In a previous how-to, we created a RESTful API to search videos, performing the actual search through YouTube Data API. To provide additional support for languages and to demonstrate that we are stating general principles that can be implemented using (almost) any programming language/technology, in this report we will explain how to implement the same interface using node.js. As you’ll see, using a couple of Node modules, the job is even easier than with Google App Engine.
Here is a list of features we will implement:
We’ll need to route three different paths, as we did with our Python implementation for Google App Engine. However, while the Python implementation required that we get into the details of regular expressions to define the rules to match those paths, with the Express module for Node we will be able to effortlessly catch the parameters in the URLs.
Setting Up Node.js
If you have not already installed node.js on your machine, you can download the installer here.
Now you can create a folder to contain your project. For example, I created one named “pweb.”
Enter your folder name, and create a new file named package.json. This configuration file will be needed if you export your module.
Open package.json and insert the following text:
You can replace the name and the version with consistent values for your app, and the version of node and npm that you’ll retrieve by entering node –version and npm –version in your terminal. (To discover more about versioning conventions, check https://www.npmjs.org/doc/misc/semver.html and http://semver.org/.)
Now, in your terminal, navigate to the folder containing your project, and then enter the following commands to install the Express and GoogleApis modules. (The -d option tells npm to install/update all dependencies, and the --save option automatically updates the dependencies field inside your project’s package.json.)
Express is a framework for node.js, and, although it is a very lightweight library, it is extremely flexible and allows users to easily serve static files (or, just as easily, to create a dynamic application server).
To be fair, there are several different options that can be leveraged to solve this problem. These include using other node.js modules, and even manually assembling the query address and sending the GET request to YouTube servers. However, these options could, in time, require more maintenance. If Google releases a new API version or is forced to change something in current API, you’ll probably need to modify your code to reflect those changes.
As stated on its page, instead,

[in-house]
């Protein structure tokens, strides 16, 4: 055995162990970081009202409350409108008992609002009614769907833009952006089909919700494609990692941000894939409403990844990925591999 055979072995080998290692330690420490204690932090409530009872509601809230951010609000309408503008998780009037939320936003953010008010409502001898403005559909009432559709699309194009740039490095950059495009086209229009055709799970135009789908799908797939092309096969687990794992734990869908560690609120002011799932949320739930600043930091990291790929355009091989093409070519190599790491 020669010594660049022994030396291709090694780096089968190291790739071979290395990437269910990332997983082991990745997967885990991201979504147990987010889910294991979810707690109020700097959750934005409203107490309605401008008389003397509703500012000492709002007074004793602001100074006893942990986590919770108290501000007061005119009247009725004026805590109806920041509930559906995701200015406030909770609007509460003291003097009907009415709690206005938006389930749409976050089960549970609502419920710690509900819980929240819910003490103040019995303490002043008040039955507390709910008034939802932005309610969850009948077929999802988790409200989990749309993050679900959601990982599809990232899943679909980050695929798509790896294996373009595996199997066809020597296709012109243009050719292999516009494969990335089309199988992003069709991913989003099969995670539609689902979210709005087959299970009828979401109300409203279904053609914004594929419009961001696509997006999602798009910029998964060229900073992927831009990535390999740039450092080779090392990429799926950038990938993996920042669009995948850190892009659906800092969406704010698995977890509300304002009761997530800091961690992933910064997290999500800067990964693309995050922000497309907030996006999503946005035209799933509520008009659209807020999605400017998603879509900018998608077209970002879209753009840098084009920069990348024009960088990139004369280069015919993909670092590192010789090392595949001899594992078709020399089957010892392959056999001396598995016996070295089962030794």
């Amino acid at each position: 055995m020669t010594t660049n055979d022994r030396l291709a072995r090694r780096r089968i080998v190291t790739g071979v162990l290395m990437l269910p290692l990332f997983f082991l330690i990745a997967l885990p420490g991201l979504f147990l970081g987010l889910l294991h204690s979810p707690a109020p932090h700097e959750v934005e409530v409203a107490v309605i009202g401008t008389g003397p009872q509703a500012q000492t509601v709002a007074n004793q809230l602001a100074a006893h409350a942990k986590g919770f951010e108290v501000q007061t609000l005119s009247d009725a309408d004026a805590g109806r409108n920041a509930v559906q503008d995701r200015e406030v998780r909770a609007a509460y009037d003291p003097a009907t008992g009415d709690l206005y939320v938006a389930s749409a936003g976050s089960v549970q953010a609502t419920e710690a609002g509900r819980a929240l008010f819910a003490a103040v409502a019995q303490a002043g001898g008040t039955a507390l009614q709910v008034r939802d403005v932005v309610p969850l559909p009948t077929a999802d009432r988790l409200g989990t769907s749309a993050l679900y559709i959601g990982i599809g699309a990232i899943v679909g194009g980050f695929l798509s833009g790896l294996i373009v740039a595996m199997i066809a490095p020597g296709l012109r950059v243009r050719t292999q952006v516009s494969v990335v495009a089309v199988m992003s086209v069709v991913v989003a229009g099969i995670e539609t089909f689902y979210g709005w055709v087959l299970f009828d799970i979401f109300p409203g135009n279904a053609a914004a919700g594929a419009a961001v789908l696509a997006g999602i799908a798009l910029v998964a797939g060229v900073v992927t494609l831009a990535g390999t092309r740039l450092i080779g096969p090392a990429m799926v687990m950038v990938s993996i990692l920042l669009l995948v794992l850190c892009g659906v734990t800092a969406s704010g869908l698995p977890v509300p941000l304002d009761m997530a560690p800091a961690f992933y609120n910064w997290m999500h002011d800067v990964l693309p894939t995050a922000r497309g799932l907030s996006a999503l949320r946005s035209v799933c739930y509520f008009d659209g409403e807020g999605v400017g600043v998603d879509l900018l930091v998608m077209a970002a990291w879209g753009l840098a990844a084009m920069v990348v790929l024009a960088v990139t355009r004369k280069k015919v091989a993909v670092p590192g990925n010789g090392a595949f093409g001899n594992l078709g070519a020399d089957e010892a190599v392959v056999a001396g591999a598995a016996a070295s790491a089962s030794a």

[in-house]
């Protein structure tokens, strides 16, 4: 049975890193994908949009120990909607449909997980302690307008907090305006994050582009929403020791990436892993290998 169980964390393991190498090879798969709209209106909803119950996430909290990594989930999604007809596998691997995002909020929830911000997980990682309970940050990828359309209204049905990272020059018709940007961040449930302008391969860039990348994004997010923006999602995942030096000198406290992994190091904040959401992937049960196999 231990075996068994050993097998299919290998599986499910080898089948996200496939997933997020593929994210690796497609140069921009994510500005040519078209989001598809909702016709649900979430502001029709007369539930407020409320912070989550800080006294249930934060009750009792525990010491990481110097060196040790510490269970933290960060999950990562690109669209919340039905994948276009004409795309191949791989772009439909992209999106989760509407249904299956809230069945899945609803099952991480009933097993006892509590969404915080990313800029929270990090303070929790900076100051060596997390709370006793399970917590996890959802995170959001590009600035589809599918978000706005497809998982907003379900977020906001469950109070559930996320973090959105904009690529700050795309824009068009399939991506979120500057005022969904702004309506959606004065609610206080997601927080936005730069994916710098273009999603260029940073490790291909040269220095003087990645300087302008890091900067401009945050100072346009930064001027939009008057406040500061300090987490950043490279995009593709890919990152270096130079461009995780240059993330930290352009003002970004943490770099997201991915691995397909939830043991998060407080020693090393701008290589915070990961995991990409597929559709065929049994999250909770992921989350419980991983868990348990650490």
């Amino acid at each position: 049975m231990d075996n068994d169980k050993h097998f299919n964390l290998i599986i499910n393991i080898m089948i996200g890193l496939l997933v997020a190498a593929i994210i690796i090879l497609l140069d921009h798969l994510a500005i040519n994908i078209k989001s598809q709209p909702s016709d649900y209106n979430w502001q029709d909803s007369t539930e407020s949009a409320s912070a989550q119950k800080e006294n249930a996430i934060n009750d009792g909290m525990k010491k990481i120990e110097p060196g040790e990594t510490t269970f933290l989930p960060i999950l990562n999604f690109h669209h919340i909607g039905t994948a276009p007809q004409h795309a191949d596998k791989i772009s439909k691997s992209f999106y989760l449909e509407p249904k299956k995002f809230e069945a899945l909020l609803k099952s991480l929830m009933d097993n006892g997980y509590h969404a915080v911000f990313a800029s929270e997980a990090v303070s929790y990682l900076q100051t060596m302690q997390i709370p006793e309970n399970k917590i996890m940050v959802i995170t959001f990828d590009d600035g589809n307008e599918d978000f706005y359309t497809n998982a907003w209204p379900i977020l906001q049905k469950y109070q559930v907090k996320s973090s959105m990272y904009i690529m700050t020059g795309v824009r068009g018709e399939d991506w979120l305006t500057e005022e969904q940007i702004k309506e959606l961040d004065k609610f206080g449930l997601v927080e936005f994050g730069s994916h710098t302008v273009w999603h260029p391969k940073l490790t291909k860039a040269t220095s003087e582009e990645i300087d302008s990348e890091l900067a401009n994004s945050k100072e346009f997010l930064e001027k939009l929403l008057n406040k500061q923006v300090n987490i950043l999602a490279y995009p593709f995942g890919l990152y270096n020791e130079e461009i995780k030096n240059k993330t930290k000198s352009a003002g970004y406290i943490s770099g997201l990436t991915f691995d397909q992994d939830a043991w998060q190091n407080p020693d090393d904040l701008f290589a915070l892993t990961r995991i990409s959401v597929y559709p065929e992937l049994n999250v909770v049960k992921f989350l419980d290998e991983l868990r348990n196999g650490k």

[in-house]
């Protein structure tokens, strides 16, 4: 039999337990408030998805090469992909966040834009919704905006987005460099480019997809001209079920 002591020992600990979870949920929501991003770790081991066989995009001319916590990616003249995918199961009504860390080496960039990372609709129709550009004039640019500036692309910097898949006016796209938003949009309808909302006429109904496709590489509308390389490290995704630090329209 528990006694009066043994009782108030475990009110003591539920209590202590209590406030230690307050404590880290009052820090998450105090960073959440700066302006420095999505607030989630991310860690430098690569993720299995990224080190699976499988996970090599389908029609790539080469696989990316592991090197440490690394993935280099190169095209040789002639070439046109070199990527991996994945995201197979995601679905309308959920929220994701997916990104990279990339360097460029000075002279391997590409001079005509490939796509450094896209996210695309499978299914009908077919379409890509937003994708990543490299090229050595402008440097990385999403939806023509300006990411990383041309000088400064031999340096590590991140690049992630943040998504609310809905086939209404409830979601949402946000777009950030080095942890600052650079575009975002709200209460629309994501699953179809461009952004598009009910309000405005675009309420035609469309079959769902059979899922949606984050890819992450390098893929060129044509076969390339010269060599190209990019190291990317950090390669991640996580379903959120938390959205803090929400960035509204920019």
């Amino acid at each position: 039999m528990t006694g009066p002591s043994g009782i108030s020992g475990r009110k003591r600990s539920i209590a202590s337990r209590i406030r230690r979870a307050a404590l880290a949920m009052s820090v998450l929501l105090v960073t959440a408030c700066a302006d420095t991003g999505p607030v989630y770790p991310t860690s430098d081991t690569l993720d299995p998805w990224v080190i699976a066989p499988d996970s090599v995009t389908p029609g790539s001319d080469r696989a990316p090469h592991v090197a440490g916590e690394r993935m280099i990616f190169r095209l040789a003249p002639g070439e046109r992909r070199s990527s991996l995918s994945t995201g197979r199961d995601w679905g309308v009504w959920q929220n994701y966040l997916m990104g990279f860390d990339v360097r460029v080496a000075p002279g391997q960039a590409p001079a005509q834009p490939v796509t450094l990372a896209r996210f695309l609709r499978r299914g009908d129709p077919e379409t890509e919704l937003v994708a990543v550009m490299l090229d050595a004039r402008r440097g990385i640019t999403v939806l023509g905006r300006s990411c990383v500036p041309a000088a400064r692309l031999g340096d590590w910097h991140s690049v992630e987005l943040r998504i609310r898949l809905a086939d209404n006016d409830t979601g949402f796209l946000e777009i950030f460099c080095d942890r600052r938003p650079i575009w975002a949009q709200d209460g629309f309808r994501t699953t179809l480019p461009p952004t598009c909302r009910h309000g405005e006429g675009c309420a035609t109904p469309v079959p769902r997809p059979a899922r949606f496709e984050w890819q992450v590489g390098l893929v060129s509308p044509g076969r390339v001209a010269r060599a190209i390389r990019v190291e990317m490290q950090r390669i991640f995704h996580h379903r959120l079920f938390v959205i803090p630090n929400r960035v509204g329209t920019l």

So, if you are going to develop a commercial product, it’s best to avoid depending on “some guy over the Internet’s module” because you can’t rely on her/him to provide maintenance and support over time.
Of course, it’s not possible to completely avoid dependencies. (I just instructed you to install two non-core modules in this very same post, after all). However, you should try to minimize them and to depend only on reliable sources (especially if, as in this case, the module you use depends in turn on another service).
Step by Step, Line by Line
To get started, import the modules mentioned in the previous section, express and googleapis. We created an object for our server app, using the method exported by express, and set some sys variables.
Next, set up a static server on your server’s root so you can add a static “error” page with a brief manual, as we did on Google App Engine. (This is an optional step.)
Set the paths that your Web server will handle, and associate each of them with the helper function route, which we will introduce shortly.
You can see how easy it is to capture parameters in the URL path: Just prepend a colon to the name of the parameter, and you’ll find a field inside the request object with that same name. (For example, :keywords is mapped to req.params.keywords).
GET parameters, instead, are automatically parsed for you by express, and mapped in the ‘query’ field of the request wrapper object (req, above).
In our tests, once we finished setting paths, we had to actually start the server, which is done using its ‘listen’ method (passing the port number of the port we wanted to listen to).
To be able to use the YouTube Data API, we still had to “discover” the API. In other words, we needed to query Google API Discovery Service to get a list of the methods available for this particular API.
The discovery step is asynchronous, and we basically had two choices as to when it would be performed: We could do it once and for all, and save a reference to the client returned, or we could rediscover the API at each request. (Googleapis caches locally the result of discovery calls for 5 minutes, so your server won’t actually issue an HTTP call every time you call it, but only once every 5 minutes.)